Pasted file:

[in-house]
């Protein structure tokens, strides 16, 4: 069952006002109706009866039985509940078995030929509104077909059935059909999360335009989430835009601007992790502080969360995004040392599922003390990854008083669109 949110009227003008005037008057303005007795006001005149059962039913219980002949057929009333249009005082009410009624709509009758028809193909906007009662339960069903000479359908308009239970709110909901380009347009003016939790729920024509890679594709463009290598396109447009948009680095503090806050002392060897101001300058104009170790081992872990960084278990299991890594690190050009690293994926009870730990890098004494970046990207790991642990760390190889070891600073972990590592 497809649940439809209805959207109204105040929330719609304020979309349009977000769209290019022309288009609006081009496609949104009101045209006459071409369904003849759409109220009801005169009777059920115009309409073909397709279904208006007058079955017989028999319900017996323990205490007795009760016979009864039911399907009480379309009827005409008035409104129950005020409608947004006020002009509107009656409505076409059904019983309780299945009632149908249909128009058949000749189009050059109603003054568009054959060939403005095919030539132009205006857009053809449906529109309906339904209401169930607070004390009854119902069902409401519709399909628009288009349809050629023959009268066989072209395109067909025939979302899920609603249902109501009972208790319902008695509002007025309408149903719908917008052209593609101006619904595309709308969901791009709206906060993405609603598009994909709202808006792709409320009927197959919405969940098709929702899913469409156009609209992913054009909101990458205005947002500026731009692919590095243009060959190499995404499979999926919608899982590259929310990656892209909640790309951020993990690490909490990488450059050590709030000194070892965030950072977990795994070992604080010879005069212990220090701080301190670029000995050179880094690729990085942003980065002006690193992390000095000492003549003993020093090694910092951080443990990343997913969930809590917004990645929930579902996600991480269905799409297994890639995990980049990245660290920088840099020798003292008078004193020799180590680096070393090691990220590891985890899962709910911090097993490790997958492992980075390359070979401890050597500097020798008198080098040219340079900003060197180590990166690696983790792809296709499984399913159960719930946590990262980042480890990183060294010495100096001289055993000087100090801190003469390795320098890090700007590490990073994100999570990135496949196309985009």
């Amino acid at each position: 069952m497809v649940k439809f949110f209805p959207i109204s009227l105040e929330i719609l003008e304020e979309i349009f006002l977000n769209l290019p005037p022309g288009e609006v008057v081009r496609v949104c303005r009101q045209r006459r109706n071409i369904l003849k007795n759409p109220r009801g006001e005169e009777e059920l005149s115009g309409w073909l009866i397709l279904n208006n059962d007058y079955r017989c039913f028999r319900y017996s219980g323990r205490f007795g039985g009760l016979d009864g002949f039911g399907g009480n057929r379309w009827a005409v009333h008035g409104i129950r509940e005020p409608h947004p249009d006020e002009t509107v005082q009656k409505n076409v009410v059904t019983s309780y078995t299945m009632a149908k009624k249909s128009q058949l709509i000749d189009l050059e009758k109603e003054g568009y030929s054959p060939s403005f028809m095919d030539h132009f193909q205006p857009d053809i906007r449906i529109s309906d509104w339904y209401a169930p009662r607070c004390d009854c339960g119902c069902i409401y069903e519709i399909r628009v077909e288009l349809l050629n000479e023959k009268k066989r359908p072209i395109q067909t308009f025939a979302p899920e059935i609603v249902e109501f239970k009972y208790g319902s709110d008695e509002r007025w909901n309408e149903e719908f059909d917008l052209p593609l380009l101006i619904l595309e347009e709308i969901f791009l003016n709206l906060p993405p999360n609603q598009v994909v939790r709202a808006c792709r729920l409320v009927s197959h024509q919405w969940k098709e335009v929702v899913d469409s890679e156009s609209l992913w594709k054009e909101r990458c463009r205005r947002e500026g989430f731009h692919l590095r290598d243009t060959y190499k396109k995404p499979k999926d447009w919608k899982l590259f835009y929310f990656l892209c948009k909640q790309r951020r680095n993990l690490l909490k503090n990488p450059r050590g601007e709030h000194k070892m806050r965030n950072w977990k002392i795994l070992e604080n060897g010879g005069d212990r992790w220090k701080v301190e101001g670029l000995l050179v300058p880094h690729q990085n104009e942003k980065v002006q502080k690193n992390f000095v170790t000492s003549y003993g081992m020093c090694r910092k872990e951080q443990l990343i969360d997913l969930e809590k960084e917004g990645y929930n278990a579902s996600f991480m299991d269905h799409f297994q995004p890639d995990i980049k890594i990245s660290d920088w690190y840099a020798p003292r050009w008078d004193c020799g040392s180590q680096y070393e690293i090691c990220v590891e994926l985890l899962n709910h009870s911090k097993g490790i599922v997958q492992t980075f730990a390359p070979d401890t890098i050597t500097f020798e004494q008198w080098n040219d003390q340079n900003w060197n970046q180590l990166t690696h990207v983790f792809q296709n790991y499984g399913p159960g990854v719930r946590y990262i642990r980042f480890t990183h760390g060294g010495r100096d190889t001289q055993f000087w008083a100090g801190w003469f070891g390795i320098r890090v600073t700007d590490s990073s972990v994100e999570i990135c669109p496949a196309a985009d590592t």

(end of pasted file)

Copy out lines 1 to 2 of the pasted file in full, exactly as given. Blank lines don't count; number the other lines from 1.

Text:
[in-house]
């Protein structure tokens, strides 16, 4: 069952006002109706009866039985509940078995030929509104077909059935059909999360335009989430835009601007992790502080969360995004040392599922003390990854008083669109 949110009227003008005037008057303005007795006001005149059962039913219980002949057929009333249009005082009410009624709509009758028809193909906007009662339960069903000479359908308009239970709110909901380009347009003016939790729920024509890679594709463009290598396109447009948009680095503090806050002392060897101001300058104009170790081992872990960084278990299991890594690190050009690293994926009870730990890098004494970046990207790991642990760390190889070891600073972990590592 497809649940439809209805959207109204105040929330719609304020979309349009977000769209290019022309288009609006081009496609949104009101045209006459071409369904003849759409109220009801005169009777059920115009309409073909397709279904208006007058079955017989028999319900017996323990205490007795009760016979009864039911399907009480379309009827005409008035409104129950005020409608947004006020002009509107009656409505076409059904019983309780299945009632149908249909128009058949000749189009050059109603003054568009054959060939403005095919030539132009205006857009053809449906529109309906339904209401169930607070004390009854119902069902409401519709399909628009288009349809050629023959009268066989072209395109067909025939979302899920609603249902109501009972208790319902008695509002007025309408149903719908917008052209593609101006619904595309709308969901791009709206906060993405609603598009994909709202808006792709409320009927197959919405969940098709929702899913469409156009609209992913054009909101990458205005947002500026731009692919590095243009060959190499995404499979999926919608899982590259929310990656892209909640790309951020993990690490909490990488450059050590709030000194070892965030950072977990795994070992604080010879005069212990220090701080301190670029000995050179880094690729990085942003980065002006690193992390000095000492003549003993020093090694910092951080443990990343997913969930809590917004990645929930579902996600991480269905799409297994890639995990980049990245660290920088840099020798003292008078004193020799180590680096070393090691990220590891985890899962709910911090097993490790997958492992980075390359070979401890050597500097020798008198080098040219340079900003060197180590990166690696983790792809296709499984399913159960719930946590990262980042480890990183060294010495100096001289055993000087100090801190003469390795320098890090700007590490990073994100999570990135496949196309985009």